John Salazar tells a funny story about one very awkward lunch at the White House


Former U.S. Rep. John Salazar grew up in a house in the San Luis Valley with no running water and no electricity, so it’s no surprise that he was something of a fish out of water on his first visit to the White House.

Now, Colorado’s commissioner of agriculture, Salazar spoke last week to the Colorado Water Congress. He didn’t actually discuss water or agriculture policy very much, instead telling a funny a story on himself.

“They say you can take the boy out of the country, but you can’t really take the country out of the boy,” Salazar said before launching into his tale of social uncertainty. “When I was first elected to Congress, President Bush invited all the freshman members out to the White House for lunch. So, you know, I thought to myself, what is a little farm boy like you doing out in Washington?

“They dropped us off the bus at the White House and I walked in and looked around at all the lavish furnishings. They invited us into the dining room where we were going to have lunch and I looked at the place settings–there were three or four spoons and four or five forks. It was a huge place setting. I told myself, this is incredible but you know what? I’m not going to let these people show me up. After all, I was a proud graduate of the Colorado Agricultural Leadership Program. I thought I was a pretty fair judge of etiquette and things like that.

“At the Ag Leadership Program, they taught us that we were supposed to use utensils from the outside to the inside, so I thought, well this is great. Just about then I saw Vice President Cheney walk in–this was just after he had his heart attack–and I went over to talk to him, and I said ‘Mr Vice President, how are you?’ And he said, ‘Oh I’m doing much better. Who are you?’ I said, ‘Mr Vice President, I’m the guy you campaigned against out in Grand Junction.’ He said, ‘Oh that’s right.’ So we had that conversation and it was the first time I’d really been up close to Vice President Cheney.

“Then they said we had to take our seats. They told me ‘Congressman Salazar your place is over there at table three.’ So I go over there, look and find my nameplate and I sit down. I introduce myself to the person to the right, turn to the person on my left and, well, I did a double take. It was President Bush sitting next to me. I’d never seen him up close.

“’Mr Presdent, it’s an honor to be here with you’–and I look down and he is wearing his black cowboy boots. We start comparing ranches, all this stuff, and I tell myself I’m not going to let the president outdo me by gosh. Then he asked me what kind of cattle we run and I tell him we run run of the mill, have a mixture of limousin and black angus. And I ask him what kind of cattle he runs, and he says, ‘oh we run pure bred angus.’ ‘Wow, that’s exciting,’ I tell him. I asked if he actually raised seed stock and he didn’t answer right away. ‘Well, Mr President, what traits do these black angus have?’ Then he turns to me and he says, ‘well they aren’t really my cattle–they belong to the guy who runs my ranch.’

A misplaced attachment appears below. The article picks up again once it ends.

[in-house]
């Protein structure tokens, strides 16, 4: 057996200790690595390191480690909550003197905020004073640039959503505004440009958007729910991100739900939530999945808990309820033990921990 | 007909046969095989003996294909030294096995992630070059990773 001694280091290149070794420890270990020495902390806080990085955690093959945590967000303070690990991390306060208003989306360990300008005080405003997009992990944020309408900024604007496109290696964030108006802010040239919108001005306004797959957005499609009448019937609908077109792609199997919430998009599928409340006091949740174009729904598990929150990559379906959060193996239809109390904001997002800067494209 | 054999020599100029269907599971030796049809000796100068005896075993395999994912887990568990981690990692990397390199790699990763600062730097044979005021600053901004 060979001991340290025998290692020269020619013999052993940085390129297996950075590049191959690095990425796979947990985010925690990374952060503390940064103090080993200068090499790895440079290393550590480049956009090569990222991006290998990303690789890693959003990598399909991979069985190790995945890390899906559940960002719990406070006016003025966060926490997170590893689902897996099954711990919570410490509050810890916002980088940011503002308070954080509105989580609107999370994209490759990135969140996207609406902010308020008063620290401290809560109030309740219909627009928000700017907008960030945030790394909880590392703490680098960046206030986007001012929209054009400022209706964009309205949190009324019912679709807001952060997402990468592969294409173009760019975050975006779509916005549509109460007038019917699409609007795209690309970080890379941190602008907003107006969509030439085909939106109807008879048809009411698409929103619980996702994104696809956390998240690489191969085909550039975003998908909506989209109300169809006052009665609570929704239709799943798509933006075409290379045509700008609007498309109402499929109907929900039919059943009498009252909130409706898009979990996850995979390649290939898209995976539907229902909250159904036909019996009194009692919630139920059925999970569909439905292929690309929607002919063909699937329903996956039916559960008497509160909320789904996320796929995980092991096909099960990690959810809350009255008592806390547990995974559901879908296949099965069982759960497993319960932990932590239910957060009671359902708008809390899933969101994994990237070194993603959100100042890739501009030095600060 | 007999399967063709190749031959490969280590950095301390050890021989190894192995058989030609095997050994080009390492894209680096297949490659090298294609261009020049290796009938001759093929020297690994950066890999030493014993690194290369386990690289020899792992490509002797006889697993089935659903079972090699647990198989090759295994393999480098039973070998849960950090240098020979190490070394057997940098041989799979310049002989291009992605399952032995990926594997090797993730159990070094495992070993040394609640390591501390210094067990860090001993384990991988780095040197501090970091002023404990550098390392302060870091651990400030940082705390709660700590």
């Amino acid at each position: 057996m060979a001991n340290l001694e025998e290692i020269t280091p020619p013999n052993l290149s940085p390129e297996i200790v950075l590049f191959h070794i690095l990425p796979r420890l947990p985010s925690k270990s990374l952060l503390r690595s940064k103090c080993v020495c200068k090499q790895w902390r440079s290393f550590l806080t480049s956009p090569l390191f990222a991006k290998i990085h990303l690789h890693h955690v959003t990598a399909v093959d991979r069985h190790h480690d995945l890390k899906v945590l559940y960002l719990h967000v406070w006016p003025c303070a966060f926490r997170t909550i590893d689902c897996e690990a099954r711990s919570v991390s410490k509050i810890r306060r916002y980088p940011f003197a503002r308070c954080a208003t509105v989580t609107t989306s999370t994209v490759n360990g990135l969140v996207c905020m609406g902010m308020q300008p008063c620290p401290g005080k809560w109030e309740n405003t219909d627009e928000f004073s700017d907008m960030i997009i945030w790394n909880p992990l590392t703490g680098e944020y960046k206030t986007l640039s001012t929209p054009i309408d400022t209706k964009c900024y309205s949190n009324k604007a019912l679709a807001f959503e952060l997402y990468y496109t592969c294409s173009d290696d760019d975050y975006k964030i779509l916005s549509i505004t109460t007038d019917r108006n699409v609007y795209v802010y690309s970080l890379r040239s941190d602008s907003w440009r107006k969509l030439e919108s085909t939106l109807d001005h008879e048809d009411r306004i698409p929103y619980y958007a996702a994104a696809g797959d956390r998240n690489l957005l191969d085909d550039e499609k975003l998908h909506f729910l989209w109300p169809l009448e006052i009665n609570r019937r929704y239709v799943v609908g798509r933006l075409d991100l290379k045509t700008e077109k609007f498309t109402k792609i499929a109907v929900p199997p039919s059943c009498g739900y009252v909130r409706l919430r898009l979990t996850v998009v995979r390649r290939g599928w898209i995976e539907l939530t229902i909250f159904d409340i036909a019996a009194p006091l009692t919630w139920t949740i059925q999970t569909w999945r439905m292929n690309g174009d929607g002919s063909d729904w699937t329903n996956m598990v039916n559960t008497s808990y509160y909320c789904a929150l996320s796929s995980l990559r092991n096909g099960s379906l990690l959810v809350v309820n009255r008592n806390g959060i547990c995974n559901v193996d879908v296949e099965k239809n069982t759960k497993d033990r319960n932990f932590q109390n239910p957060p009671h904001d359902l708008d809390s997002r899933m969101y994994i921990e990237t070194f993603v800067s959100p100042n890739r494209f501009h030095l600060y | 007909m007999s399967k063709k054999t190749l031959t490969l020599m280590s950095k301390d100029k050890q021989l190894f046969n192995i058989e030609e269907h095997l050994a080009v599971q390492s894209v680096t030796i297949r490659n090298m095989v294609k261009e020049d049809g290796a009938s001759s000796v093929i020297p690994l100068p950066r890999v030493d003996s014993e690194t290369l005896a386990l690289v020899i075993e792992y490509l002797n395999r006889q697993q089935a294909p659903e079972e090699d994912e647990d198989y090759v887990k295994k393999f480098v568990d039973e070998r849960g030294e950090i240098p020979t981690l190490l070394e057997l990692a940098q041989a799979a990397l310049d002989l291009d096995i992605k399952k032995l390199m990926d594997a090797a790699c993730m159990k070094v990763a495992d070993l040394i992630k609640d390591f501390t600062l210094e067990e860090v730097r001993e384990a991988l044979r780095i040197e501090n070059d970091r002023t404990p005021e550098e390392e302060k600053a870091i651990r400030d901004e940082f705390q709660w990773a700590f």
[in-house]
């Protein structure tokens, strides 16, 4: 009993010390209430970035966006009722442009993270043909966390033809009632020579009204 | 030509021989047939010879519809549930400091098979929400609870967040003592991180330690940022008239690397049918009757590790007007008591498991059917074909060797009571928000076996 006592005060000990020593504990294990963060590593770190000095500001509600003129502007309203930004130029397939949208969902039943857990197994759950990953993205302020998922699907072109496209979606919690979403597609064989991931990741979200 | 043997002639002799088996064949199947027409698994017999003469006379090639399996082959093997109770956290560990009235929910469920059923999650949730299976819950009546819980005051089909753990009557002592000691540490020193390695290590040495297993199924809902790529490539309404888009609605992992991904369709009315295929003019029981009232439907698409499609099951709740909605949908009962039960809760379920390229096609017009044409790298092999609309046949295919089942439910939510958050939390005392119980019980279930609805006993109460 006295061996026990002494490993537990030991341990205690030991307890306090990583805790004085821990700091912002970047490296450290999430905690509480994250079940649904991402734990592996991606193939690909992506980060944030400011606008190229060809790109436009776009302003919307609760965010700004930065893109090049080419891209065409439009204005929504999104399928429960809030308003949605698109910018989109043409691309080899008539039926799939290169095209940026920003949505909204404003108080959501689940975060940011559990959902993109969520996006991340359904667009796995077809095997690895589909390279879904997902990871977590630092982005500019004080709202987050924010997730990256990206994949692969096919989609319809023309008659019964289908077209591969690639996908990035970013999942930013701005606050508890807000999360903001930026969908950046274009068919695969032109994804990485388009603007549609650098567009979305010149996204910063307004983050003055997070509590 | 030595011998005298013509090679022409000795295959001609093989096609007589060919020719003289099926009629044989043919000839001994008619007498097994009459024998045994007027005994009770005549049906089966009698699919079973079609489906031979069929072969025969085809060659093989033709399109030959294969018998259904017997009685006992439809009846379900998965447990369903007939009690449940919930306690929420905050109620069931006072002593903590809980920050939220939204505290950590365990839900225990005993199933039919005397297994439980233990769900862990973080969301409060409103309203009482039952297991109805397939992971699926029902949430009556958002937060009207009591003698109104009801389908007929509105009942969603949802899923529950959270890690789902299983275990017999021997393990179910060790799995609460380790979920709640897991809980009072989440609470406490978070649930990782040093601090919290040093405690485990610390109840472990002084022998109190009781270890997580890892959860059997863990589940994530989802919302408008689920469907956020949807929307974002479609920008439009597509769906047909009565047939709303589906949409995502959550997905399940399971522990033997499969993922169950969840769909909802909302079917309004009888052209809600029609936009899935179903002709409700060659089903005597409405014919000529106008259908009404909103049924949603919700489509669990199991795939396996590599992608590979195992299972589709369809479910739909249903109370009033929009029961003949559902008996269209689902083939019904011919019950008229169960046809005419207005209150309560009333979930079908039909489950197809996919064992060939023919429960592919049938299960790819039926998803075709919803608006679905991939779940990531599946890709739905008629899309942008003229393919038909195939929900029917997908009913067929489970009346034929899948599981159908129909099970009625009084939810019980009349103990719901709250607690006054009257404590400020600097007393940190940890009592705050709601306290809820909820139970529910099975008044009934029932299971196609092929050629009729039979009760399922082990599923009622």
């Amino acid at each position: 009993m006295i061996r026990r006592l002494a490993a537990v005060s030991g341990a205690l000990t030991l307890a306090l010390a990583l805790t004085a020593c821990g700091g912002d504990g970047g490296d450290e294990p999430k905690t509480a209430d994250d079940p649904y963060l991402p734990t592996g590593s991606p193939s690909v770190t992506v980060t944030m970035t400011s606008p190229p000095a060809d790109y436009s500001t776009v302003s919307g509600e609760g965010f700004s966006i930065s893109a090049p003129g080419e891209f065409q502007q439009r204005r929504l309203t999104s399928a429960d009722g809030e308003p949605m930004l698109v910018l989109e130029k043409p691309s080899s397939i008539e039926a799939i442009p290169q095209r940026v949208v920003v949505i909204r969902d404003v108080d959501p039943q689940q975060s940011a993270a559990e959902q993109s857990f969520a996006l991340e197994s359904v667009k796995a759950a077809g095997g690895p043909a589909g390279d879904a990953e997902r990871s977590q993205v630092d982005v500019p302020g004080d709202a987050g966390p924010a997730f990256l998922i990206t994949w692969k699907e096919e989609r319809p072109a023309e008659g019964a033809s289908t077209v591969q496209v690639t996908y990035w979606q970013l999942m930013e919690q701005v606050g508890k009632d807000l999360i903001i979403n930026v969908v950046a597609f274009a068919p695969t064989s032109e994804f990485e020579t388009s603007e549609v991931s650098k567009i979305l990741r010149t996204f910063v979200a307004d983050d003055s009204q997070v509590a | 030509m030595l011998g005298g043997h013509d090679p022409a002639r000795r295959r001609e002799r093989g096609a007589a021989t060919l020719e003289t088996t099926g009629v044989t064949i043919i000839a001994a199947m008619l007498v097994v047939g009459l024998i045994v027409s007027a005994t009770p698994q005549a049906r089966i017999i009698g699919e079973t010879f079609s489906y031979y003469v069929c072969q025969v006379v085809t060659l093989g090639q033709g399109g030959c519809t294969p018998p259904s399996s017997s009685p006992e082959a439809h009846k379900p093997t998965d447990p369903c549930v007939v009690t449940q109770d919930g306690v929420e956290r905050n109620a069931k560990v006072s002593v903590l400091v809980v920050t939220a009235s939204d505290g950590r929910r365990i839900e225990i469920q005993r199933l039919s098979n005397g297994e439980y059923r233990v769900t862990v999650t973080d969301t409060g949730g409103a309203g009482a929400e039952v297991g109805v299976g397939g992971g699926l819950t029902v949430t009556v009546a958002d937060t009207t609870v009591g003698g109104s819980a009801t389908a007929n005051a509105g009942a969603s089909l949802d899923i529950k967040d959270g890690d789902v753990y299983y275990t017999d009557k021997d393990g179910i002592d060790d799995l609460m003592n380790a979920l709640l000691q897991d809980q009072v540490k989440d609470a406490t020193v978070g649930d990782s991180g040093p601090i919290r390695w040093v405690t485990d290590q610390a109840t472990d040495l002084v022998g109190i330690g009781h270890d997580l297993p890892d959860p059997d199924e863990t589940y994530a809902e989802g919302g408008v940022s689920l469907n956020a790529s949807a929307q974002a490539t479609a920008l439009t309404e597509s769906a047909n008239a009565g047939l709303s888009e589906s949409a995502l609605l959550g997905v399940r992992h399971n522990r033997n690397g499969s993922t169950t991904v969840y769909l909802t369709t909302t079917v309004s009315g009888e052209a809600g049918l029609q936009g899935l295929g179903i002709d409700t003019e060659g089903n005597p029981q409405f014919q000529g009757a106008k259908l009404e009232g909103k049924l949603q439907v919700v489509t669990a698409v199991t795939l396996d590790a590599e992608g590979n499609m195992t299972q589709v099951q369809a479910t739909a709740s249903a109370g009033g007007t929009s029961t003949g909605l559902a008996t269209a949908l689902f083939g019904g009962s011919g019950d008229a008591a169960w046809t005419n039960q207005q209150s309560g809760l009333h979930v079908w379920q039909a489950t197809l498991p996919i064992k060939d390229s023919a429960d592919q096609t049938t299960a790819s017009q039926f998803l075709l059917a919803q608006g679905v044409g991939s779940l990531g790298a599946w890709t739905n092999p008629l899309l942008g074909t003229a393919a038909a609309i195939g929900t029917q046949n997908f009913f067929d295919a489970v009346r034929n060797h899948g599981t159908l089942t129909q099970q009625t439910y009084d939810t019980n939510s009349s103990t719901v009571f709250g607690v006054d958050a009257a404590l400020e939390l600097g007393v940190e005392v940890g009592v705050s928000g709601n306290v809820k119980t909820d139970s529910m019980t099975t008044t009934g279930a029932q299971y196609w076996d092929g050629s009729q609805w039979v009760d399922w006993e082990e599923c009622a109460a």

“They started serving us you know, this eight-course lunch. I’ve been around you folks and we have good wonderful lunches, you know, two or three courses. I was feeling pretty darn good. They got around to salads and all that stuff and then they served dessert. They bring around these little melon balls of ice cream, you know, I guess some people call it sorbet. Anyway, I was doing real good up to that point. I found that little spoon I was supposed to use, I was excited. I was in heaven, you know.

“I looked around and I had used all my utensils, seven courses all done, and I thought I had done pretty good. That Agricultural Leadership Program had taught me pretty well how to function in Washington DC. Then lo and behold, when they took that plate away and the waiters came back around, they brought out these wonderful beautiful bowls of soup with a little mint sprig in it.

“Then I started panicking. I didn’t have any spoons left, and I looked under the table and there was nothing, and I looked over at the president and he was just sitting there in front of his soup, and I looked across the table and one of my Republican colleagues from Texas was just sitting there kind of staring at it. And I thought to myself, surely you’re in the White House, you don’t just take that soup and drink it. And I looked around and no one else was doing anything. Then just at that moment I looked (as the congressman from Texas) took that bowl in both hands and lifted it to his mouth and I thought well, that’s what we’re going to do and then I saw across the table the president’s chief of staff, thanks to God I actually saw him dipping his fingers in that bowl, and I started doing that myself, and I thought, wow, saved by the bell.”

Scot Kersgaard has been managing editor of a political newspaper, editor and co-owner of a ski town newspaper, executive editor of eight high-tech magazines (where he worked with current Apple CEO Tim Cook), deputy press secretary to a U.S. Senator, and an outdoors columnist at the Rocky Mountain News. He has an English degree from the University of Washington. He was awarded a fellowship to study internet journalism at the University of Maryland's Knight Center for Specialized Journalism. He was student body president in college. He spends his free time hiking and skiing.

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